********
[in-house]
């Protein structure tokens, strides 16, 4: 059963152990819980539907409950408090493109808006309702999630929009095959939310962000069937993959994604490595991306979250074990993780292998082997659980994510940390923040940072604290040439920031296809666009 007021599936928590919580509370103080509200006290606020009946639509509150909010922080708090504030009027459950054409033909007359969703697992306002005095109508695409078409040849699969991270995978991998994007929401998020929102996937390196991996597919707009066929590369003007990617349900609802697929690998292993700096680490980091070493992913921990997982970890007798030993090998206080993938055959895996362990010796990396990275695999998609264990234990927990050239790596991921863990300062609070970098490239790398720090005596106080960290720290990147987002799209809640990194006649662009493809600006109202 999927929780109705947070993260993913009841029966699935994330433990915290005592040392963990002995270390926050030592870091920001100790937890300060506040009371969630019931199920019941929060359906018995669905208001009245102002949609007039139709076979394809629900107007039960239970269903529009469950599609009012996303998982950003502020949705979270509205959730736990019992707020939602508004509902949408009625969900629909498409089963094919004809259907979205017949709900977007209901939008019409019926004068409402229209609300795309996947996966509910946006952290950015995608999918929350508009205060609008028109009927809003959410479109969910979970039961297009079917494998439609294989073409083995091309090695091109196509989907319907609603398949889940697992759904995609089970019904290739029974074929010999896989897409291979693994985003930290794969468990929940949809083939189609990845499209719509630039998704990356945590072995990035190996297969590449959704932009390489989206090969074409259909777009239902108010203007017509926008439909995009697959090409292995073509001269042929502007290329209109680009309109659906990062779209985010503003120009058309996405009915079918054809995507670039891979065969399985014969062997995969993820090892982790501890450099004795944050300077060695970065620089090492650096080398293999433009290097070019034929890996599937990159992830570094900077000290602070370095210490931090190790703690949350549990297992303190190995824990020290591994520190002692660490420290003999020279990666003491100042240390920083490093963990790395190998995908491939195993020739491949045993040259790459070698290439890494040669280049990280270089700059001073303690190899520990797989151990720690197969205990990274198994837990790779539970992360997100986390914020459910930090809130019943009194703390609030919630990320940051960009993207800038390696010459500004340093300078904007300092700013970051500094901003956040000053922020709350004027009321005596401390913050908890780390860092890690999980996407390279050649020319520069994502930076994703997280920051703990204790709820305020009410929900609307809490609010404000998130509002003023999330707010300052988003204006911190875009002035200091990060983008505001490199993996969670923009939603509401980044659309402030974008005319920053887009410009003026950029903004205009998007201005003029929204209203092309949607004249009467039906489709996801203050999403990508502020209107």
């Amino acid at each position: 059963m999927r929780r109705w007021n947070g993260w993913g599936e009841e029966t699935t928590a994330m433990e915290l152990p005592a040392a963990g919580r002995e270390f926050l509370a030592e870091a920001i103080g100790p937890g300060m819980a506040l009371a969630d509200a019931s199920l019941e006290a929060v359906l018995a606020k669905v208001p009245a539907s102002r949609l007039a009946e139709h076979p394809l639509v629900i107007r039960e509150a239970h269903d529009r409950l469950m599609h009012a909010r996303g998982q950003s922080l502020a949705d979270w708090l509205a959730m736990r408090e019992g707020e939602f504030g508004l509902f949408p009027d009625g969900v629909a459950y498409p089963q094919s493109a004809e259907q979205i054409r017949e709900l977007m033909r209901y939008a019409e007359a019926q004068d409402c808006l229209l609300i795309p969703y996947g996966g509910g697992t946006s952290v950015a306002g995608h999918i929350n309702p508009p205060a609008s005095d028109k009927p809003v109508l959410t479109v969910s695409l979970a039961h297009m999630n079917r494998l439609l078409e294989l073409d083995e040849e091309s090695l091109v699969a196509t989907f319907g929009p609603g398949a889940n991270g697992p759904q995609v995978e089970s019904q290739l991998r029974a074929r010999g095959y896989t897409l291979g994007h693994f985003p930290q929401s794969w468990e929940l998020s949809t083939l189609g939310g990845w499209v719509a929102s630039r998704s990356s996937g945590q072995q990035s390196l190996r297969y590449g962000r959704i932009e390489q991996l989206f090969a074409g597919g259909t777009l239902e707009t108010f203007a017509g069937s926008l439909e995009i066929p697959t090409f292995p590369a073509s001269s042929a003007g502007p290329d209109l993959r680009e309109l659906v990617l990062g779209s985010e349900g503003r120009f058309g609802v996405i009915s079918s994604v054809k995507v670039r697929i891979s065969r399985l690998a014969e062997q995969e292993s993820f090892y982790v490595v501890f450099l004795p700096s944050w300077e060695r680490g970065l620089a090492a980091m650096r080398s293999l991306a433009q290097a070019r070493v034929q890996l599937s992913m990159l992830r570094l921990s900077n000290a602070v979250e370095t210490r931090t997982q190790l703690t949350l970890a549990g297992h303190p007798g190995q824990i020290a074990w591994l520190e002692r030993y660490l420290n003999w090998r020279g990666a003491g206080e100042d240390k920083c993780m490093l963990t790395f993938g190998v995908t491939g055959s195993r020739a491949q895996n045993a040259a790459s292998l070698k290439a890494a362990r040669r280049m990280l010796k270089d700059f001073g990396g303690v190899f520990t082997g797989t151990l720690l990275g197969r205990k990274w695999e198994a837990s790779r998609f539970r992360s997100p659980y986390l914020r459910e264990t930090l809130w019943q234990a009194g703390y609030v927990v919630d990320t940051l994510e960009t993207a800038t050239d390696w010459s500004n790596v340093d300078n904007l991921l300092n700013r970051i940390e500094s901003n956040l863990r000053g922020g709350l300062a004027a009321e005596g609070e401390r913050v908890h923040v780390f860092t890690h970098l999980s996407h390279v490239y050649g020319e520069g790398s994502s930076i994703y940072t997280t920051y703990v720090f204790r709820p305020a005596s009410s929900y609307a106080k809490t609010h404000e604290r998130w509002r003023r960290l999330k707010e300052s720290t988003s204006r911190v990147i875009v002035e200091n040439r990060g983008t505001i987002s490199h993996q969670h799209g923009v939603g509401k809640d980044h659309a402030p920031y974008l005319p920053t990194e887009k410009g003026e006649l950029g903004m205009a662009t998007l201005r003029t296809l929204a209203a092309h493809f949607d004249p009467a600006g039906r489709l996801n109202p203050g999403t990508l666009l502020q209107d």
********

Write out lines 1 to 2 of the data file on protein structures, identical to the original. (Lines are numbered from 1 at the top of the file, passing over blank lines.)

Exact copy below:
[in-house]
């Protein structure tokens, strides 16, 4: 059963152990819980539907409950408090493109808006309702999630929009095959939310962000069937993959994604490595991306979250074990993780292998082997659980994510940390923040940072604290040439920031296809666009 007021599936928590919580509370103080509200006290606020009946639509509150909010922080708090504030009027459950054409033909007359969703697992306002005095109508695409078409040849699969991270995978991998994007929401998020929102996937390196991996597919707009066929590369003007990617349900609802697929690998292993700096680490980091070493992913921990997982970890007798030993090998206080993938055959895996362990010796990396990275695999998609264990234990927990050239790596991921863990300062609070970098490239790398720090005596106080960290720290990147987002799209809640990194006649662009493809600006109202 999927929780109705947070993260993913009841029966699935994330433990915290005592040392963990002995270390926050030592870091920001100790937890300060506040009371969630019931199920019941929060359906018995669905208001009245102002949609007039139709076979394809629900107007039960239970269903529009469950599609009012996303998982950003502020949705979270509205959730736990019992707020939602508004509902949408009625969900629909498409089963094919004809259907979205017949709900977007209901939008019409019926004068409402229209609300795309996947996966509910946006952290950015995608999918929350508009205060609008028109009927809003959410479109969910979970039961297009079917494998439609294989073409083995091309090695091109196509989907319907609603398949889940697992759904995609089970019904290739029974074929010999896989897409291979693994985003930290794969468990929940949809083939189609990845499209719509630039998704990356945590072995990035190996297969590449959704932009390489989206090969074409259909777009239902108010203007017509926008439909995009697959090409292995073509001269042929502007290329209109680009309109659906990062779209985010503003120009058309996405009915079918054809995507670039891979065969399985014969062997995969993820090892982790501890450099004795944050300077060695970065620089090492650096080398293999433009290097070019034929890996599937990159992830570094900077000290602070370095210490931090190790703690949350549990297992303190190995824990020290591994520190002692660490420290003999020279990666003491100042240390920083490093963990790395190998995908491939195993020739491949045993040259790459070698290439890494040669280049990280270089700059001073303690190899520990797989151990720690197969205990990274198994837990790779539970992360997100986390914020459910930090809130019943009194703390609030919630990320940051960009993207800038390696010459500004340093300078904007300092700013970051500094901003956040000053922020709350004027009321005596401390913050908890780390860092890690999980996407390279050649020319520069994502930076994703997280920051703990204790709820305020009410929900609307809490609010404000998130509002003023999330707010300052988003204006911190875009002035200091990060983008505001490199993996969670923009939603509401980044659309402030974008005319920053887009410009003026950029903004205009998007201005003029929204209203092309949607004249009467039906489709996801203050999403990508502020209107």